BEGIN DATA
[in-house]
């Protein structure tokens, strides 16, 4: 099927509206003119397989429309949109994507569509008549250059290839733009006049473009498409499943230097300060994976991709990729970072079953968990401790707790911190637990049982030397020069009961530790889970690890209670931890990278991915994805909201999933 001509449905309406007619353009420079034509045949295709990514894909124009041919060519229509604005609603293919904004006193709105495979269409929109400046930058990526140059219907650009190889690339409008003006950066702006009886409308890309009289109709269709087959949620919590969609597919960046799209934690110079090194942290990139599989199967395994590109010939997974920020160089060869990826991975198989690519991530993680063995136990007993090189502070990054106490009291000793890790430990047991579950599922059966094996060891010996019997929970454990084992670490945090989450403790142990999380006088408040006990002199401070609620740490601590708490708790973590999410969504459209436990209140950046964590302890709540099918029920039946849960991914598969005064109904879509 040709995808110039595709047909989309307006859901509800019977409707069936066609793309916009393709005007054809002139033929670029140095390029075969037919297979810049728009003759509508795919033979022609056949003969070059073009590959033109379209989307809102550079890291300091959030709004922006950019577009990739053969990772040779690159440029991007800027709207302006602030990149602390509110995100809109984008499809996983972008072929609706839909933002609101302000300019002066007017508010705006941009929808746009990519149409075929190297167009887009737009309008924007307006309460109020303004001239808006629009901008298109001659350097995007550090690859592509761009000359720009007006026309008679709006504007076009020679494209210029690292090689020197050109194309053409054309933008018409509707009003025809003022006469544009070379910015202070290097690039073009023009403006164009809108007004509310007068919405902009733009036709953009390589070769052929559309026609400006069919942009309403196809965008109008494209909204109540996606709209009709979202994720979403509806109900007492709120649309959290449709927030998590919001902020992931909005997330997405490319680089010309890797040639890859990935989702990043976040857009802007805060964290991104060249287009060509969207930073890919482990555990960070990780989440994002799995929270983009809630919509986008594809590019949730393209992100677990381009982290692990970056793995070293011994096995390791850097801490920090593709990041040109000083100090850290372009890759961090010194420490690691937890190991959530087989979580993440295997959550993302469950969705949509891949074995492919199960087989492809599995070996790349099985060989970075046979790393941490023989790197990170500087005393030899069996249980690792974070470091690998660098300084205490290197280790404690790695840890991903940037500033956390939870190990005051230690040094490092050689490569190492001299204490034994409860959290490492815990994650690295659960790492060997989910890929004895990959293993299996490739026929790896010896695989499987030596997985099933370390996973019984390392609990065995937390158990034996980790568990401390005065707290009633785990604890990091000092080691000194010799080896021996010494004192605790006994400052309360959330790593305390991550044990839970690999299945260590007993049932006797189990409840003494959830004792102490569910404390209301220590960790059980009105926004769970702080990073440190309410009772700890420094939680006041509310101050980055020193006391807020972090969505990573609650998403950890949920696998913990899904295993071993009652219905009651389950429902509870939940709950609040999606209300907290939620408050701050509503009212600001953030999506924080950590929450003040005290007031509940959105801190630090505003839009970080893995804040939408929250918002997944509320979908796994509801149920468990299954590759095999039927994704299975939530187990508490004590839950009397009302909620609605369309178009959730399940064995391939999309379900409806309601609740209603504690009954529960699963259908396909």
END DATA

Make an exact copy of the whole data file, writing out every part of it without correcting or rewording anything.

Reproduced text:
[in-house]
């Protein structure tokens, strides 16, 4: 099927509206003119397989429309949109994507569509008549250059290839733009006049473009498409499943230097300060994976991709990729970072079953968990401790707790911190637990049982030397020069009961530790889970690890209670931890990278991915994805909201999933 001509449905309406007619353009420079034509045949295709990514894909124009041919060519229509604005609603293919904004006193709105495979269409929109400046930058990526140059219907650009190889690339409008003006950066702006009886409308890309009289109709269709087959949620919590969609597919960046799209934690110079090194942290990139599989199967395994590109010939997974920020160089060869990826991975198989690519991530993680063995136990007993090189502070990054106490009291000793890790430990047991579950599922059966094996060891010996019997929970454990084992670490945090989450403790142990999380006088408040006990002199401070609620740490601590708490708790973590999410969504459209436990209140950046964590302890709540099918029920039946849960991914598969005064109904879509 040709995808110039595709047909989309307006859901509800019977409707069936066609793309916009393709005007054809002139033929670029140095390029075969037919297979810049728009003759509508795919033979022609056949003969070059073009590959033109379209989307809102550079890291300091959030709004922006950019577009990739053969990772040779690159440029991007800027709207302006602030990149602390509110995100809109984008499809996983972008072929609706839909933002609101302000300019002066007017508010705006941009929808746009990519149409075929190297167009887009737009309008924007307006309460109020303004001239808006629009901008298109001659350097995007550090690859592509761009000359720009007006026309008679709006504007076009020679494209210029690292090689020197050109194309053409054309933008018409509707009003025809003022006469544009070379910015202070290097690039073009023009403006164009809108007004509310007068919405902009733009036709953009390589070769052929559309026609400006069919942009309403196809965008109008494209909204109540996606709209009709979202994720979403509806109900007492709120649309959290449709927030998590919001902020992931909005997330997405490319680089010309890797040639890859990935989702990043976040857009802007805060964290991104060249287009060509969207930073890919482990555990960070990780989440994002799995929270983009809630919509986008594809590019949730393209992100677990381009982290692990970056793995070293011994096995390791850097801490920090593709990041040109000083100090850290372009890759961090010194420490690691937890190991959530087989979580993440295997959550993302469950969705949509891949074995492919199960087989492809599995070996790349099985060989970075046979790393941490023989790197990170500087005393030899069996249980690792974070470091690998660098300084205490290197280790404690790695840890991903940037500033956390939870190990005051230690040094490092050689490569190492001299204490034994409860959290490492815990994650690295659960790492060997989910890929004895990959293993299996490739026929790896010896695989499987030596997985099933370390996973019984390392609990065995937390158990034996980790568990401390005065707290009633785990604890990091000092080691000194010799080896021996010494004192605790006994400052309360959330790593305390991550044990839970690999299945260590007993049932006797189990409840003494959830004792102490569910404390209301220590960790059980009105926004769970702080990073440190309410009772700890420094939680006041509310101050980055020193006391807020972090969505990573609650998403950890949920696998913990899904295993071993009652219905009651389950429902509870939940709950609040999606209300907290939620408050701050509503009212600001953030999506924080950590929450003040005290007031509940959105801190630090505003839009970080893995804040939408929250918002997944509320979908796994509801149920468990299954590759095999039927994704299975939530187990508490004590839950009397009302909620609605369309178009959730399940064995391939999309379900409806309601609740209603504690009954529960699963259908396909």